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About Brian Clapp

Brian Clapp has worked in the sports media for over 14 years as a writer, editor, producer & news director. After beginning his career in Atlanta at CNN/Sports Illustrated, he switched coasts to Seattle to work at Fox Sports Northwest. In 2010, Brian began pursuing a new found passion on the digital media side, launching a successful website and then taking on the role of Director of Content for WorkinSports.com & WorkinEntertainment.com.

Recently, Brian has become addicted to Google+ and LinkedIn so add him to your circles and make him a contact. No seriously, do it.

And if you want to know where our privacy policy is before you submit your comments below, it's right here.

Comments

  1. concetta bombace says:

    thank you so much for this article mr clapp. i will be giving this article to my 23 year old grandson who will be graduating in june with a masters in sports management. they do not prepare them enough in college for the challenges of securing their first jobs. they supply them with most internships that are not great learning experiences. you should think about teaching college students how to successfully implement all the advice you have given above with hands on interviews throughout the course. i would certainly pay to have someone like you mentor my grandson and instill your wisdom to him. thanks again, i enjoyed reading this article and will look for other info on you to pass on.

    • Concetta – you just made my day. Please let me know if I can ever help. – Brian

      • concetta bombace says:

        i will mr. clapp. i spent the day making copies of many of the written articles i found them very interesting and i’m sure will bring a great deal of insight to my grandson. God always puts the right people in your life when you need them.

  2. John Longsong says:

    Yea, let’s all be just … like … you! and we’ll all be great! (***h***) If I were an employer, I wouldn’t hire you for being a stuck up better-than-you.

    • Ha! Great response John – truth is the stuff I write about is generally mistakes I’ve made personally or have witnessed happen. I’m not afraid to share my downfalls in the spirit of helping others – but I can respect how it would rub some people the wrong way. The majority of the time I write in a supportive tone, other times I try to be more aggressive in my approach, different audiences like different techniques (I think I know what side you are on). – Brian

  3. Thank you so much for this article! I currently have a job, but am trying to land my dream job in the healthcare industry as that is where most of my experience and SKILLS are. Whatever industry a person wants to work in, I think your points are all valid and easily relatable to any industry. I’ll admit tho, I do think making yourself stand out in an online based culture, is harder now than ever. What I’m running into, is that is a risk. Good or bad, it totally depends on the employer. I’ve done things similar to your example of the candidate who had a great cover letter, and sometimes I have gotten an interview (which did result in a job offer), and other times I never heard anything back. To me, it’s a risk, but that’s why it’s so important to research the company. Again, thank you for the great advice.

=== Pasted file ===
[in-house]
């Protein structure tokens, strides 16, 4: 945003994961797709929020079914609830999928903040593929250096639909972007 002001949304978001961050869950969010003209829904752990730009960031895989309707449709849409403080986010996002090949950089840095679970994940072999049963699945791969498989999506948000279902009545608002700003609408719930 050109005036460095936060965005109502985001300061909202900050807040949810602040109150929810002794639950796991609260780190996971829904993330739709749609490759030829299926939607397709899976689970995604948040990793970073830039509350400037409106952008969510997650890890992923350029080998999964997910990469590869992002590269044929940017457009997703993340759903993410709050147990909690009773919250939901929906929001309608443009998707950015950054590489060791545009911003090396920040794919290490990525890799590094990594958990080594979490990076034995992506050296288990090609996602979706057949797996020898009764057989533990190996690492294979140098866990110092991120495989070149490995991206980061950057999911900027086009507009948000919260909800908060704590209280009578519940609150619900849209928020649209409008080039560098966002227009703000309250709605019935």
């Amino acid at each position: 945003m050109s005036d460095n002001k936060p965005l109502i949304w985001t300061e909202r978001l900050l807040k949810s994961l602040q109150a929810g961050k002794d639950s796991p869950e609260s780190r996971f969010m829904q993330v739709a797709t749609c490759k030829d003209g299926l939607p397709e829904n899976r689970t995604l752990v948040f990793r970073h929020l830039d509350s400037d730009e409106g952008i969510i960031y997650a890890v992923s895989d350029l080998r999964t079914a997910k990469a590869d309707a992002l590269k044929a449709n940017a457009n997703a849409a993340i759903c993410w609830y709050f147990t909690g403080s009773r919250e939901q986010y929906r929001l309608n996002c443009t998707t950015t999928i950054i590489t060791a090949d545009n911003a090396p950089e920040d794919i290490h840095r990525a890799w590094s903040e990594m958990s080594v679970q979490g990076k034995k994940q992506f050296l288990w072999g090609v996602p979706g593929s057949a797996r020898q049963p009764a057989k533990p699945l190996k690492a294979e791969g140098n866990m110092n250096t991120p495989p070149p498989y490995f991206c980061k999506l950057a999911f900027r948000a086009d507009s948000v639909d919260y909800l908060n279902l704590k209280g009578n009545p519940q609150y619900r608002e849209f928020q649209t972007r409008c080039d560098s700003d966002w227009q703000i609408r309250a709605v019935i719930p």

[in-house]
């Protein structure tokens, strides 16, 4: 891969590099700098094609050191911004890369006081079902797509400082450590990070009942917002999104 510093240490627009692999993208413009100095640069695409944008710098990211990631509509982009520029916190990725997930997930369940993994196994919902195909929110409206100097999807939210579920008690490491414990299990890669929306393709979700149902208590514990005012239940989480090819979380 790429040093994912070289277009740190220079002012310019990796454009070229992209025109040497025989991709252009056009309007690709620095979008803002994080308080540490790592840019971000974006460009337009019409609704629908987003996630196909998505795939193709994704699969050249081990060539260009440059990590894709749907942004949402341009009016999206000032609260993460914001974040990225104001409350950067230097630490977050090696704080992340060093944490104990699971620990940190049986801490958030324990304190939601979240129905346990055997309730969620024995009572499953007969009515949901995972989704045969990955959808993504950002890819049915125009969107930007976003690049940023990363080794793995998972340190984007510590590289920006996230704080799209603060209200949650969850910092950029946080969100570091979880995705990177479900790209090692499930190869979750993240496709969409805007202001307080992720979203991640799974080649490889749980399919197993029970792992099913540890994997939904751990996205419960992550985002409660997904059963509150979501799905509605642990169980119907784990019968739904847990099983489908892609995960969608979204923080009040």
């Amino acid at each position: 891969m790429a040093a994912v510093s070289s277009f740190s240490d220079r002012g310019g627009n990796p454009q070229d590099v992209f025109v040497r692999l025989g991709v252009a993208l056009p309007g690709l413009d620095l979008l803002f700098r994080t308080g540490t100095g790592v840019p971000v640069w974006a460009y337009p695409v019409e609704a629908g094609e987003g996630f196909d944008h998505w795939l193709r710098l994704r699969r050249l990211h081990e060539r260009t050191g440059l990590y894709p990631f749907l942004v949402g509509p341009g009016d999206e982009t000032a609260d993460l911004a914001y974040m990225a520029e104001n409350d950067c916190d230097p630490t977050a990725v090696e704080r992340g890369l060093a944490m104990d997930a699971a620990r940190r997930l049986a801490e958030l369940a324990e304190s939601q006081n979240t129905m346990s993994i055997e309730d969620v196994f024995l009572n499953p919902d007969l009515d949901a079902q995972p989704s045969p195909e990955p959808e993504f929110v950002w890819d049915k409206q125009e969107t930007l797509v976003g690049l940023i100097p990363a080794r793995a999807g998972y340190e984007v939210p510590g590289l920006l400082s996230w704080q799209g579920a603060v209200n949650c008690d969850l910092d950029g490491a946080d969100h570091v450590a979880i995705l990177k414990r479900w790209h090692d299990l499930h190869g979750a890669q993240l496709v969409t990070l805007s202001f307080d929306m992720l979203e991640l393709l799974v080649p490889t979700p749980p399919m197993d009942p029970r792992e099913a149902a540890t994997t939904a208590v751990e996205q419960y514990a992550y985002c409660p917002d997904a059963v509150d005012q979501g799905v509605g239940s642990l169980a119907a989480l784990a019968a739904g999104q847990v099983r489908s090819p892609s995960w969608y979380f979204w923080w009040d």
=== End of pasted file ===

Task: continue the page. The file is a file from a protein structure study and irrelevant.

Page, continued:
• Thanks Kandice – I’m glad we hit the mark for you, and I agree in today’s Applicant Tracking System world it can be much harder and more frustrating to get hired. – Brian

  4. Karen Wysocki says:

    Hi Brian.

    This article is a SNAP OUT OF IT petition that has jerked my head… in a good way. I used to apply for jobs that I was not qualified for, and hoped the employer would read my, as you say, already-heard-it cover letter: “I am a motivated team player and a quick learner.” Funny now that I read your article. I recently had to write a newsletter heading that described myself in 6 words or less. That was hard to write without feeling self-centered. Thanks to you I will reevaluate for a better approach. I am passionate about sports and accounting …. so I have some work to do on selling my uniquabilities (I made up that word).

    Thank you.
    ~Karen

  5. Clapp is a sanctimonious imbecile.

  6. I liked the way you were in-your-face kind of writing. Definitely a wake up call. I’m currently looking to intern or get a job in the sport marketing industry. Thank you for this article. I need to change up the way I go about things.

    • Chris thanks – I’ve had some people call me an imbecile or worse because of my tone in this article… all I’m trying to do is help. Once I was producing a show at CNN and breaking news happened, it was dramatic and unexpected, I started to panic a bit and a friend in the control room literally slapped me. It woke me up and got my head clear. All was perfect after that. I’m glad you realized that was my approach in this post…a virtual head slap 😉 – Brian

  7. Steve Jobs says:

    Do you actually buy this horseshit?

Trackbacks

  1. […] Your advice, while potentially useful, fails to address that it is not a “cure all solution” and is not wholly relevant to the market today. I went into college with these same strategies in mind, and followed them faithfully. Now after obtaining my B.S. I’m still living with my parents spending day after day sending out applications. I have applied only for entry-level positions that I was vastly overqualified for to make sure that my application wouldn’t just get tossed in the under-qualified bin. And yet here I am, 9 months and more than 400 applications later. So tell me, if I did all of this that you advocate, have had my applications repeatedly reviewed by “experts” to make sure they would interest employers, and yet nobody is interested in hiring, what would you say? […]